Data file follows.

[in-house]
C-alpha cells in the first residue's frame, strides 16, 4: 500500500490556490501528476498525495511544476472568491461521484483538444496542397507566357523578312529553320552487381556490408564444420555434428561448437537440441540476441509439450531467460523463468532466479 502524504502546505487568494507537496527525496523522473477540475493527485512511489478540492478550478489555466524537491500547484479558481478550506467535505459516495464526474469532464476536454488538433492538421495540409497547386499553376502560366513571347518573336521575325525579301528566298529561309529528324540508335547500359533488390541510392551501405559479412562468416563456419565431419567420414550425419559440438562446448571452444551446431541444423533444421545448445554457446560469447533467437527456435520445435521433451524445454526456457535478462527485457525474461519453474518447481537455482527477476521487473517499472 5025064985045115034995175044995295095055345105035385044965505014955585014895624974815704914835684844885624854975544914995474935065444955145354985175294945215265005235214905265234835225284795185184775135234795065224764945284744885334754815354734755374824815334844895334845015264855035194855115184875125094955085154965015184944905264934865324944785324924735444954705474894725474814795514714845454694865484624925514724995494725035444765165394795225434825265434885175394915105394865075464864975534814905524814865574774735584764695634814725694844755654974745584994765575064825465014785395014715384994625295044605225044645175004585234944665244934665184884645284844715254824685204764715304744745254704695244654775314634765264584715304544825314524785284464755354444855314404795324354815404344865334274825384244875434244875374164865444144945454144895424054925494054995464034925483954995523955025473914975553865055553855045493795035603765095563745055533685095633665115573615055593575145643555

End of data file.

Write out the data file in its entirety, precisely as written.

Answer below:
[in-house]
C-alpha cells in the first residue's frame, strides 16, 4: 500500500490556490501528476498525495511544476472568491461521484483538444496542397507566357523578312529553320552487381556490408564444420555434428561448437537440441540476441509439450531467460523463468532466479 502524504502546505487568494507537496527525496523522473477540475493527485512511489478540492478550478489555466524537491500547484479558481478550506467535505459516495464526474469532464476536454488538433492538421495540409497547386499553376502560366513571347518573336521575325525579301528566298529561309529528324540508335547500359533488390541510392551501405559479412562468416563456419565431419567420414550425419559440438562446448571452444551446431541444423533444421545448445554457446560469447533467437527456435520445435521433451524445454526456457535478462527485457525474461519453474518447481537455482527477476521487473517499472 5025064985045115034995175044995295095055345105035385044965505014955585014895624974815704914835684844885624854975544914995474935065444955145354985175294945215265005235214905265234835225284795185184775135234795065224764945284744885334754815354734755374824815334844895334845015264855035194855115184875125094955085154965015184944905264934865324944785324924735444954705474894725474814795514714845454694865484624925514724995494725035444765165394795225434825265434885175394915105394865075464864975534814905524814865574774735584764695634814725694844755654974745584994765575064825465014785395014715384994625295044605225044645175004585234944665244934665184884645284844715254824685204764715304744745254704695244654775314634765264584715304544825314524785284464755354444855314404795324354815404344865334274825384244875434244875374164865444144945454144895424054925494054995464034925483954995523955025473914975553865055553855045493795035603765095563745055533685095633665115573615055593575145643555